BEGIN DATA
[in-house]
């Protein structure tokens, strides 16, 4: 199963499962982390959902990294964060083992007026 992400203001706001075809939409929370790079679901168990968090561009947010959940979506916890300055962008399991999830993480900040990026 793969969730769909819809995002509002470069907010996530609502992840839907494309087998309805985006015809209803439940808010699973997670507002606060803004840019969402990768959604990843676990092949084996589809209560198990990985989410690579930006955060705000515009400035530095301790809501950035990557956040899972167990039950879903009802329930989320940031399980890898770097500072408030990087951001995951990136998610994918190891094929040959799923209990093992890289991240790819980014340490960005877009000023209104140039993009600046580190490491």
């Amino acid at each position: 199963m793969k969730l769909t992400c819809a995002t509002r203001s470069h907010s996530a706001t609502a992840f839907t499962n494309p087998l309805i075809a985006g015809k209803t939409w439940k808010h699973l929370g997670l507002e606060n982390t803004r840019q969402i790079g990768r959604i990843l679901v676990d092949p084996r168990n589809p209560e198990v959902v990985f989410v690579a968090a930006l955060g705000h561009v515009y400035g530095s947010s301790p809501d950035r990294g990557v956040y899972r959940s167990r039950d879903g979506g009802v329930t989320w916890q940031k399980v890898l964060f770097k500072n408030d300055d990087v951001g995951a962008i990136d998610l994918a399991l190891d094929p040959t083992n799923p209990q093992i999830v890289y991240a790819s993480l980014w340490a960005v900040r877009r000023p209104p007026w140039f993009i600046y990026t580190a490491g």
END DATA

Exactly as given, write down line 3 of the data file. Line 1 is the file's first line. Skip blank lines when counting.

């Amino acid at each position: 199963m793969k969730l769909t992400c819809a995002t509002r203001s470069h907010s996530a706001t609502a992840f839907t499962n494309p087998l309805i075809a985006g015809k209803t939409w439940k808010h699973l929370g997670l507002e606060n982390t803004r840019q969402i790079g990768r959604i990843l679901v676990d092949p084996r168990n589809p209560e198990v959902v990985f989410v690579a968090a930006l955060g705000h561009v515009y400035g530095s947010s301790p809501d950035r990294g990557v956040y899972r959940s167990r039950d879903g979506g009802v329930t989320w916890q940031k399980v890898l964060f770097k500072n408030d300055d990087v951001g995951a962008i990136d998610l994918a399991l190891d094929p040959t083992n799923p209990q093992i999830v890289y991240a790819s993480l980014w340490a960005v900040r877009r000023p209104p007026w140039f993009i600046y990026t580190a490491g």